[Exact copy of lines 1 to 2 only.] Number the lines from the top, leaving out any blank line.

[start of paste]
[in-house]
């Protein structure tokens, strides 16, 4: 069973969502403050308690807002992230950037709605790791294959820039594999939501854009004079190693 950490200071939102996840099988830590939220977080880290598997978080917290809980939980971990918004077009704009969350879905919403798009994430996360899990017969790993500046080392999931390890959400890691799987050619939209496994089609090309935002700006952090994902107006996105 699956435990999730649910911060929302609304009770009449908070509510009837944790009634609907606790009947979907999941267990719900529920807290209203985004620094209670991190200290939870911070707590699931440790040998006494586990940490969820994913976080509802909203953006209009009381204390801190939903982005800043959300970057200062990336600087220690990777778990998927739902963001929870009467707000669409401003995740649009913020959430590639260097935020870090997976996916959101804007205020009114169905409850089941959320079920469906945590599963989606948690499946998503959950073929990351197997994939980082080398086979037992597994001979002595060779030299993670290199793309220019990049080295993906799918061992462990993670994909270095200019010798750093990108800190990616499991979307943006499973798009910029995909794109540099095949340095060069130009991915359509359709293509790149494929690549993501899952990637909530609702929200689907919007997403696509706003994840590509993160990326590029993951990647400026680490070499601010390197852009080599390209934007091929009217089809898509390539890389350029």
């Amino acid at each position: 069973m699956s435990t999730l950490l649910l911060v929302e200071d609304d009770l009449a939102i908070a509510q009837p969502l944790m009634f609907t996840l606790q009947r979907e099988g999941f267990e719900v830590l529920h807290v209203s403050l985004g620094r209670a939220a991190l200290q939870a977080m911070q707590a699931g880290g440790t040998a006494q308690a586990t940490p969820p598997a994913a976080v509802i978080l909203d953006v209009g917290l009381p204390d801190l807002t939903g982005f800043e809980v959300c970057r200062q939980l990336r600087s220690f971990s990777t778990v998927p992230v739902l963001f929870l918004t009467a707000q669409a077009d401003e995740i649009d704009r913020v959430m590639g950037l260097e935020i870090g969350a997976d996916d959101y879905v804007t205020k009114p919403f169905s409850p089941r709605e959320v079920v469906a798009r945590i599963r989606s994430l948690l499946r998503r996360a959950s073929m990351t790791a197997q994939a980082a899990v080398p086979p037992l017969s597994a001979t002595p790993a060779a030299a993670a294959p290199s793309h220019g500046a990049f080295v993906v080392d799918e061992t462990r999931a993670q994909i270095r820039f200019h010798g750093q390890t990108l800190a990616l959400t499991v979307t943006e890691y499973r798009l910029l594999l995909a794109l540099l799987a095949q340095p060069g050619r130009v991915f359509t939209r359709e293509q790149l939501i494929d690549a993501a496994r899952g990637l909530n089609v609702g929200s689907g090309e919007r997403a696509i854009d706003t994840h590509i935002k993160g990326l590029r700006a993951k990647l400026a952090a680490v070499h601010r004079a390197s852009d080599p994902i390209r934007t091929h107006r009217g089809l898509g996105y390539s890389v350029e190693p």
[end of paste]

[in-house]
């Protein structure tokens, strides 16, 4: 069973969502403050308690807002992230950037709605790791294959820039594999939501854009004079190693 950490200071939102996840099988830590939220977080880290598997978080917290809980939980971990918004077009704009969350879905919403798009994430996360899990017969790993500046080392999931390890959400890691799987050619939209496994089609090309935002700006952090994902107006996105 699956435990999730649910911060929302609304009770009449908070509510009837944790009634609907606790009947979907999941267990719900529920807290209203985004620094209670991190200290939870911070707590699931440790040998006494586990940490969820994913976080509802909203953006209009009381204390801190939903982005800043959300970057200062990336600087220690990777778990998927739902963001929870009467707000669409401003995740649009913020959430590639260097935020870090997976996916959101804007205020009114169905409850089941959320079920469906945590599963989606948690499946998503959950073929990351197997994939980082080398086979037992597994001979002595060779030299993670290199793309220019990049080295993906799918061992462990993670994909270095200019010798750093990108800190990616499991979307943006499973798009910029995909794109540099095949340095060069130009991915359509359709293509790149494929690549993501899952990637909530609702929200689907919007997403696509706003994840590509993160990326590029993951990647400026680490070499601010390197852009080599390209934007091929009217089809898509390539890389350029």